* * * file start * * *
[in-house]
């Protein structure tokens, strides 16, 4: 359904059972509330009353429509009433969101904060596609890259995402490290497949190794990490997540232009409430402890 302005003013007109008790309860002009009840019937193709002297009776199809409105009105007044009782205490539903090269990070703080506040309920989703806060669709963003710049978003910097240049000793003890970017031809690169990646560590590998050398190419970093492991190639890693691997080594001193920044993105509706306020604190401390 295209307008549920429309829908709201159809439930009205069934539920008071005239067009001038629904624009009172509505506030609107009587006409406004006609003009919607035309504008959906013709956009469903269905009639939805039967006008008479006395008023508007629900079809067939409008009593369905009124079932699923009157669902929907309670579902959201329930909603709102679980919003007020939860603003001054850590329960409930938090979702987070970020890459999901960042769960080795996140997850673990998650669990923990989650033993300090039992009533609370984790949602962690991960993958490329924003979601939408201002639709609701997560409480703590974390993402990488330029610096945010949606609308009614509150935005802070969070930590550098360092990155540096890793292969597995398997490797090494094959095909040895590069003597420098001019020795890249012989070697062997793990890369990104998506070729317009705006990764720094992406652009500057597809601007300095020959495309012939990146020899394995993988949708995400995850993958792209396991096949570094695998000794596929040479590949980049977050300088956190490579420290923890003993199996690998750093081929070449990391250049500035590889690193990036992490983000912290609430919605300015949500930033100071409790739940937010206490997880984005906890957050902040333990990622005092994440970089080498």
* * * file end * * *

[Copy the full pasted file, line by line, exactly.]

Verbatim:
[in-house]
């Protein structure tokens, strides 16, 4: 359904059972509330009353429509009433969101904060596609890259995402490290497949190794990490997540232009409430402890 302005003013007109008790309860002009009840019937193709002297009776199809409105009105007044009782205490539903090269990070703080506040309920989703806060669709963003710049978003910097240049000793003890970017031809690169990646560590590998050398190419970093492991190639890693691997080594001193920044993105509706306020604190401390 295209307008549920429309829908709201159809439930009205069934539920008071005239067009001038629904624009009172509505506030609107009587006409406004006609003009919607035309504008959906013709956009469903269905009639939805039967006008008479006395008023508007629900079809067939409008009593369905009124079932699923009157669902929907309670579902959201329930909603709102679980919003007020939860603003001054850590329960409930938090979702987070970020890459999901960042769960080795996140997850673990998650669990923990989650033993300090039992009533609370984790949602962690991960993958490329924003979601939408201002639709609701997560409480703590974390993402990488330029610096945010949606609308009614509150935005802070969070930590550098360092990155540096890793292969597995398997490797090494094959095909040895590069003597420098001019020795890249012989070697062997793990890369990104998506070729317009705006990764720094992406652009500057597809601007300095020959495309012939990146020899394995993988949708995400995850993958792209396991096949570094695998000794596929040479590949980049977050300088956190490579420290923890003993199996690998750093081929070449990391250049500035590889690193990036992490983000912290609430919605300015949500930033100071409790739940937010206490997880984005906890957050902040333990990622005092994440970089080498």